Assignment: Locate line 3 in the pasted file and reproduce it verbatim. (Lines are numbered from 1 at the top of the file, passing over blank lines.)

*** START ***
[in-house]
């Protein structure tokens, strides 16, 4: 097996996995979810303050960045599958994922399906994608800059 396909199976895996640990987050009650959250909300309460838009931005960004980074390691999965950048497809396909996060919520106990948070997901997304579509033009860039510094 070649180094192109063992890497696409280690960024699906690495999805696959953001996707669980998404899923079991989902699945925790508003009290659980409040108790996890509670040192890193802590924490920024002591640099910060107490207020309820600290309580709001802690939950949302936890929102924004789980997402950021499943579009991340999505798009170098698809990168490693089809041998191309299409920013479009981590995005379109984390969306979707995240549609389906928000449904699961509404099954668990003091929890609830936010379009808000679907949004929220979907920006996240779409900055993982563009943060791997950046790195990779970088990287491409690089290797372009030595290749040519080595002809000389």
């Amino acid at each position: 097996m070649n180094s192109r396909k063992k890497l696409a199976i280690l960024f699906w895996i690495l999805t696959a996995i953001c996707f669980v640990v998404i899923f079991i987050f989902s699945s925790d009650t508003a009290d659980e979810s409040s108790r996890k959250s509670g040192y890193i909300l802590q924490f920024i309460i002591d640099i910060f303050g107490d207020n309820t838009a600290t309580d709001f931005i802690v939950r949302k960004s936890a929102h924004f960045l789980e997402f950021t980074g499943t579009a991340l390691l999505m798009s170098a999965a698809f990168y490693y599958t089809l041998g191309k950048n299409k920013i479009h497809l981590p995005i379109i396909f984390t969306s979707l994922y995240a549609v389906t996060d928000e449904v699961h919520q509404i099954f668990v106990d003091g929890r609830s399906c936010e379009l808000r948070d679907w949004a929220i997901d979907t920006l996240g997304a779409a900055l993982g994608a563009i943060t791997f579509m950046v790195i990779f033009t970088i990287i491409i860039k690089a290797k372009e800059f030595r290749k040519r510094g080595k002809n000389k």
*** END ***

């Amino acid at each position: 097996m070649n180094s192109r396909k063992k890497l696409a199976i280690l960024f699906w895996i690495l999805t696959a996995i953001c996707f669980v640990v998404i899923f079991i987050f989902s699945s925790d009650t508003a009290d659980e979810s409040s108790r996890k959250s509670g040192y890193i909300l802590q924490f920024i309460i002591d640099i910060f303050g107490d207020n309820t838009a600290t309580d709001f931005i802690v939950r949302k960004s936890a929102h924004f960045l789980e997402f950021t980074g499943t579009a991340l390691l999505m798009s170098a999965a698809f990168y490693y599958t089809l041998g191309k950048n299409k920013i479009h497809l981590p995005i379109i396909f984390t969306s979707l994922y995240a549609v389906t996060d928000e449904v699961h919520q509404i099954f668990v106990d003091g929890r609830s399906c936010e379009l808000r948070d679907w949004a929220i997901d979907t920006l996240g997304a779409a900055l993982g994608a563009i943060t791997f579509m950046v790195i990779f033009t970088i990287i491409i860039k690089a290797k372009e800059f030595r290749k040519r510094g080595k002809n000389k």